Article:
Jon Bekken

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About Jon Bekken

Dr. Jon Bekken is an accomplished Professor of Communication at Albright College and Faculty Adviser for The Albrightian student newspaper.

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This person has authored 3 documents, with 10,885 words or 70,095 characters.

Anarchism : Anarchist and Anti-Authoritarianism -- 1991 ~ (4,025 Words / 26,310 Characters)
Peter Kropotkin devoted a major part of his prolific anarchist writings to two related themes: examining the actual workings of capitalist economies and developing the broad outlines of an anarchist-communist society. Kropotkin was not satisfied to merely assert that’ a free society was possible, he sought to show how such a society could be constructed from the materials at hand-realizing that a revolutionary movement that failed to consider the problems of production and distribution would quickly collapse. This installment outlines Kropotkin’s critique of capitalist political economy; next issue will turn to his positive economic program. This distinction, however, is somewhat arbitrary, as Kropotkin always preferred to illustrate what might be by pointing to what already was. Economic Doctrine For Kropotkin, the purpose of political economy was to study society’s needs and the means available (either currently in use, or which could... (From :

Anarchism : Anarchist and Anti-Authoritarianism -- 1999 ~ (4,290 Words / 26,329 Characters)
The Red Book Store (now the Lucy Parsons Center) began in 1970 in Central Square, Cambridge. It moved a time or two in the first couple of years, before settling into what would be its home until 1983 in a large space on the corner of River and Pleasant streets in Cambridge. In 1983 the project moved to Jamaica Plain, Boston. It stayed there until May 1994, returning to Central Square, where it stayed four years until it was evicted so the building could be demolished. In May 1998 it moved into a temporary space in Davis Square, Somerville. The project incorporated in 1971; in 1992 it re-incorporated as a not-for-profit corporation and changed its name to the Lucy Parsons Center. The Red Book Store was a project of the movements of the sixties. Sixties activists were at that time (early and mid-seventies) busy setting up all kinds of "alternative institutions" like day care centers, neighborhood health clinics, food coops, so-called "underground" newsp... (From :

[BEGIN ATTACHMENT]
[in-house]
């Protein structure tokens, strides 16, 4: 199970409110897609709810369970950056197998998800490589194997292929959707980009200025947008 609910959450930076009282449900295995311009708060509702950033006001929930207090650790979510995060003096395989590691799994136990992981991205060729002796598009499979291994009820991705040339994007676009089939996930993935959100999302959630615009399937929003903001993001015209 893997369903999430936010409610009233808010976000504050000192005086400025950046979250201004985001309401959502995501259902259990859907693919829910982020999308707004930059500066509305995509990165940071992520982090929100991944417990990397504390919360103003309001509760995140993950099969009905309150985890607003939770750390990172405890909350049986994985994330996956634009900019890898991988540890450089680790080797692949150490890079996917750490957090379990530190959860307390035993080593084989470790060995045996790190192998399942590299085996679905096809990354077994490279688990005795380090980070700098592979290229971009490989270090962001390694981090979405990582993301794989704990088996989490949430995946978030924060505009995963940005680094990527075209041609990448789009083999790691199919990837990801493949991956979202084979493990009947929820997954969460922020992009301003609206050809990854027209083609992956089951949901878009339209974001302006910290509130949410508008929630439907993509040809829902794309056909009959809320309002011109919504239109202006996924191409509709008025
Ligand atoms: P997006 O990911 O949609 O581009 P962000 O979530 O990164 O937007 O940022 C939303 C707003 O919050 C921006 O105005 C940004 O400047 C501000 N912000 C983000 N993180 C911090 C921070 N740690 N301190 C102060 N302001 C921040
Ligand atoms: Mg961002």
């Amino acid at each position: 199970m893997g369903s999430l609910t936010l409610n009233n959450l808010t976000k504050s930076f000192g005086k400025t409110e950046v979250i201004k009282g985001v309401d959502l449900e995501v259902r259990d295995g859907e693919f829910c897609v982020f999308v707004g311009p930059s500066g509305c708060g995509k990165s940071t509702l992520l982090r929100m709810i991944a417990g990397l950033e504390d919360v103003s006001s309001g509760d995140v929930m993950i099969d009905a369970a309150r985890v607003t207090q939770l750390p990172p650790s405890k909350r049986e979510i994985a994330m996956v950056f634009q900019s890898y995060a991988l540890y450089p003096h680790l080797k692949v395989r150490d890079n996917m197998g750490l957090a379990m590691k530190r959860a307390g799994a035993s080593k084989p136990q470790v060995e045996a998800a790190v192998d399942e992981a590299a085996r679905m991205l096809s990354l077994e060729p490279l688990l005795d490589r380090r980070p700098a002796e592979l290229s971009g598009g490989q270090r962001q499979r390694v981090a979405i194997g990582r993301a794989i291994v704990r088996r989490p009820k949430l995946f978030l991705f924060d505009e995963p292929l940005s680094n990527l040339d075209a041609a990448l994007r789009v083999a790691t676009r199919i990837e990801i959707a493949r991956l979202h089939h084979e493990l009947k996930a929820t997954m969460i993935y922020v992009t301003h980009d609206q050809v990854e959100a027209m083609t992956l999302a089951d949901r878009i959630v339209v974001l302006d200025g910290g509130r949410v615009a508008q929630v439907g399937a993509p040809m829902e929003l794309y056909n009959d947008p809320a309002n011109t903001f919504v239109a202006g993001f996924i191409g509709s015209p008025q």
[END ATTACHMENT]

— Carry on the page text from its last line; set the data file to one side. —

Anarchism : Anarchist and Anti-Authoritarianism -- 2001 ~ (2,570 Words / 17,456 Characters)
Writing in the most recent Arsenal, a well-produced "magazine of anarchist strategy and culture," Mike Staudenmaier devotes one of the leading articles to a critique of ASR's "extensive and influential writings opposing nationalism and advocating working-class internationalist revolution." (Unfortunately, he cannot be troubled to cite any of them, perhaps recognizing that his muddled argument could not stand up to any anarchist writings on the subject.) According to Staudenmaier, we follow the "people, not nations" analysis he attributes to Rudolf Rocker, "combin[ing] the sort of economic reductionism that is often the hallmark of syndicalism with careful analysis of the harsh experiences of the Cuban revolution." Our colorblind position that "working people have no country" was revolutionary a century ago, he continues, but today is a manifestation of white supremacy responsible for the overwhelmingly white membership of "one of the best-recruiting and most steadil... (From :


April 22, 2020 ; 5:53:55 PM (America/Los_Angeles) :
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